Looking over the things that Ken Dryden achieved during his career it’s fair to say that he might have figured that he had enough and didn’t have anything else to prove. It’s kind of a rare thing to hear about since injury and the idea of trying to avoid injury kind of take precedent a lot of times. But Dryden said goodbye after 8 years since he’d achieved quite a bit when it came to his sport, and after his retirement he went on to write a few books, become a GM, and continued to be successful. This isn’t something that one normally hears about, but it’s kind of interesting when it happens.
At one time, Andrew Luck felt like the golden boy for Indianapolis, especially after Peyton Manning had moved on. For a while, Luck managed to live up to his name as he was seen to shred defenses now and again as he and his team proved that the Colts were contenders. But as it happens to a lot of quarterbacks, injuries started to take their toll when he started getting hit way too often. It felt as though he could have kept going and that he could have done another stint in rehab for his injuries, but too much of this took a heavy toll on his body and his mental state, and the end result was that he eventually threw in the towel. He still loves the game, but it was made pretty clear that he wasn’t ready to keep going through rehab for his injuries, only to head back out onto the field to get hurt again.
Emmitt Smith was by far one of the greatest players of all time since people came to watch him outfox his opponents and rip through defensive lines like they weren’t even there. But while his greatness as a Dallas Cowboy was one of the main reasons why he was considered to be so great, the fact is that he hung around way too long and ended up becoming an Arizona Cardinal, where his reputation and his career started to tank in a way that kind of did a huge disservice to the legend he’d created. Whether he couldn’t stand to be away from the game or had nothing to fall back on is hard to say since Smith could have likely found success in a lot of venues. But his time in the NFL stretched on way too long.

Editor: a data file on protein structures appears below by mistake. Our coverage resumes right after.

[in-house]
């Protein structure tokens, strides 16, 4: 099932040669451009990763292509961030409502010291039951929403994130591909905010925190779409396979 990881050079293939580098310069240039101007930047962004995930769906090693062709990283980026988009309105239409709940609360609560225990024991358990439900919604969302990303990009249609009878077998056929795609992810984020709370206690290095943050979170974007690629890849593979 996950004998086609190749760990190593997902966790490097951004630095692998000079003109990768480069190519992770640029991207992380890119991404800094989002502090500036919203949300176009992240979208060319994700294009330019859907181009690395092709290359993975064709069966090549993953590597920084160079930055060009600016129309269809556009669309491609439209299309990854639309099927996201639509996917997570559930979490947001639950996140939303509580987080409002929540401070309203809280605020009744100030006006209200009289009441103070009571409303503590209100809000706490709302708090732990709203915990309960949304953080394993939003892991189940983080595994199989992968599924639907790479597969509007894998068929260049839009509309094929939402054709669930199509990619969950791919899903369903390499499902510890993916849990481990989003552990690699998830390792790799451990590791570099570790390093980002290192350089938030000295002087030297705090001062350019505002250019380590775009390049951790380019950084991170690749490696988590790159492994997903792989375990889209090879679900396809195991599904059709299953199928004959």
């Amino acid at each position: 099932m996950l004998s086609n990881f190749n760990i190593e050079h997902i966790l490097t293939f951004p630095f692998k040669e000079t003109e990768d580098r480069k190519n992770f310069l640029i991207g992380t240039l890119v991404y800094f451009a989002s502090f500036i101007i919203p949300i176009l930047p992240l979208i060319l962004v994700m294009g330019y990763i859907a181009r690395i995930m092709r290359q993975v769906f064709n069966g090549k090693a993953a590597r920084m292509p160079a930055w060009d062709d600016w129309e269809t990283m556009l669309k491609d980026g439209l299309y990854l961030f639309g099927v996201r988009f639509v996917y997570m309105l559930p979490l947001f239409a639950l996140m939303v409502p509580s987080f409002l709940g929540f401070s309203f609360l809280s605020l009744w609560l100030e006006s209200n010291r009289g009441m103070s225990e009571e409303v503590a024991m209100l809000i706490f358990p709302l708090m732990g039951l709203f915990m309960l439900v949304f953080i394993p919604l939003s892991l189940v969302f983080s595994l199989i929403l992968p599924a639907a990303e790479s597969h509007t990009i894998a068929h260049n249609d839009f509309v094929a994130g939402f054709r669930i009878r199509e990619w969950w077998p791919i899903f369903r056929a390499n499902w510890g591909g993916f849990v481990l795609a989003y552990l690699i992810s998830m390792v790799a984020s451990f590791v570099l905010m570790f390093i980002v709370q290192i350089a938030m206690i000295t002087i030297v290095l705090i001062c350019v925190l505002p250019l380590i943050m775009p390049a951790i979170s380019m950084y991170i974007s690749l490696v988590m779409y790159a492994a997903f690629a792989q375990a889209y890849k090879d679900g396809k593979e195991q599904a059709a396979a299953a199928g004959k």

Brett Favre, Mr. Green Bay, was absolutely legendary in his time, and yet he stayed long enough to see that legend crumble just a bit since after his time in Green Bay was up, he just wasn’t the same. Even Packer fans would admit to this since watching him play for anyone else was likely kind of a painful experience since nothing he did after his time in Green Bay could even compare to his time in Wisconsin. Why he chose to do his has been explained, but a lot of folks can’t help but shake their head as they wonder how this great athlete could let himself decline in this manner.
Out of all the athletes on this list, Michael Jordan is one of those that people can’t quite figure out a lot of times when it came to his exit from the NBA and his foray into the world of baseball. But to make his way back to the NBA and turn in a performance that was less convincing than the reputation he’d already built was kind of hard to watch. Jordan has been a basketball god for a while, and a lot of us can remember the glory days when he would tear up the court and make the opposing team look like a bunch of novices. But once he retired the first time and went to baseball, his reputation took a dive that didn’t really level out until he actually retired.
WTR? (Why’s That Radass?)
A lot of people tend to chime in when an athlete retires to say whether it’s too early or too late. But the fact is that a lot of athletes have a great number of reasons to retire, and they can range from injuries that tend to stack up to monetary concerns that keep them playing long past their prime. The tick is to know when to get out and to have something waiting for them when they do.